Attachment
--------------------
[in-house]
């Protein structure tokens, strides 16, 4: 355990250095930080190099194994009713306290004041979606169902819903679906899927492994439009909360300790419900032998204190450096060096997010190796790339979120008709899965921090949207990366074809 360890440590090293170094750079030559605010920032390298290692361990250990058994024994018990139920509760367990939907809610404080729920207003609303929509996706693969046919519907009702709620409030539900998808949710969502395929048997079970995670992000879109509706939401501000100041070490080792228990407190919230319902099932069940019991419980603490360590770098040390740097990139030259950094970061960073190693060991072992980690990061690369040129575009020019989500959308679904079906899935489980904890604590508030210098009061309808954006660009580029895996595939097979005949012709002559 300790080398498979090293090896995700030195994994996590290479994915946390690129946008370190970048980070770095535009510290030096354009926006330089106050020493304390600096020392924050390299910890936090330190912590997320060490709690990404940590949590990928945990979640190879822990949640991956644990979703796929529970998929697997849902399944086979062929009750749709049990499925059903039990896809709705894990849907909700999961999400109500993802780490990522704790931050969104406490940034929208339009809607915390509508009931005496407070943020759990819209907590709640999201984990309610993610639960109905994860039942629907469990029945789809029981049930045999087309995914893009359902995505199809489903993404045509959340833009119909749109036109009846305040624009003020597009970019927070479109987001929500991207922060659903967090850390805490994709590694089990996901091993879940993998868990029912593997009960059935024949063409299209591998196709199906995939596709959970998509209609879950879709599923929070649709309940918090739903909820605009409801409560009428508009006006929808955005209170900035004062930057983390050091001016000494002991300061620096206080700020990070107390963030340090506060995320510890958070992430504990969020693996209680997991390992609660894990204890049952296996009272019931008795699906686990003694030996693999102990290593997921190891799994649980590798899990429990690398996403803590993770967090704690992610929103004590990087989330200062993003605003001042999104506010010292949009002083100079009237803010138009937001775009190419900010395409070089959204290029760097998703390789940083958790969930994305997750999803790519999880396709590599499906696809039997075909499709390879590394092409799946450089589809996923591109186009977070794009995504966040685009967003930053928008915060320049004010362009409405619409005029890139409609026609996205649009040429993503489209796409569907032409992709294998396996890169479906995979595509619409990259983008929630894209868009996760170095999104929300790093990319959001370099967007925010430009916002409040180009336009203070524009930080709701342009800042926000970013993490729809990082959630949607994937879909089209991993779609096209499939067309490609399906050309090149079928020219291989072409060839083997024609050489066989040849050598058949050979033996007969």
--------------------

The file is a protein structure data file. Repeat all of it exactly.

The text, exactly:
[in-house]
């Protein structure tokens, strides 16, 4: 355990250095930080190099194994009713306290004041979606169902819903679906899927492994439009909360300790419900032998204190450096060096997010190796790339979120008709899965921090949207990366074809 360890440590090293170094750079030559605010920032390298290692361990250990058994024994018990139920509760367990939907809610404080729920207003609303929509996706693969046919519907009702709620409030539900998808949710969502395929048997079970995670992000879109509706939401501000100041070490080792228990407190919230319902099932069940019991419980603490360590770098040390740097990139030259950094970061960073190693060991072992980690990061690369040129575009020019989500959308679904079906899935489980904890604590508030210098009061309808954006660009580029895996595939097979005949012709002559 300790080398498979090293090896995700030195994994996590290479994915946390690129946008370190970048980070770095535009510290030096354009926006330089106050020493304390600096020392924050390299910890936090330190912590997320060490709690990404940590949590990928945990979640190879822990949640991956644990979703796929529970998929697997849902399944086979062929009750749709049990499925059903039990896809709705894990849907909700999961999400109500993802780490990522704790931050969104406490940034929208339009809607915390509508009931005496407070943020759990819209907590709640999201984990309610993610639960109905994860039942629907469990029945789809029981049930045999087309995914893009359902995505199809489903993404045509959340833009119909749109036109009846305040624009003020597009970019927070479109987001929500991207922060659903967090850390805490994709590694089990996901091993879940993998868990029912593997009960059935024949063409299209591998196709199906995939596709959970998509209609879950879709599923929070649709309940918090739903909820605009409801409560009428508009006006929808955005209170900035004062930057983390050091001016000494002991300061620096206080700020990070107390963030340090506060995320510890958070992430504990969020693996209680997991390992609660894990204890049952296996009272019931008795699906686990003694030996693999102990290593997921190891799994649980590798899990429990690398996403803590993770967090704690992610929103004590990087989330200062993003605003001042999104506010010292949009002083100079009237803010138009937001775009190419900010395409070089959204290029760097998703390789940083958790969930994305997750999803790519999880396709590599499906696809039997075909499709390879590394092409799946450089589809996923591109186009977070794009995504966040685009967003930053928008915060320049004010362009409405619409005029890139409609026609996205649009040429993503489209796409569907032409992709294998396996890169479906995979595509619409990259983008929630894209868009996760170095999104929300790093990319959001370099967007925010430009916002409040180009336009203070524009930080709701342009800042926000970013993490729809990082959630949607994937879909089209991993779609096209499939067309490609399906050309090149079928020219291989072409060839083997024609050489066989040849050598058949050979033996007969």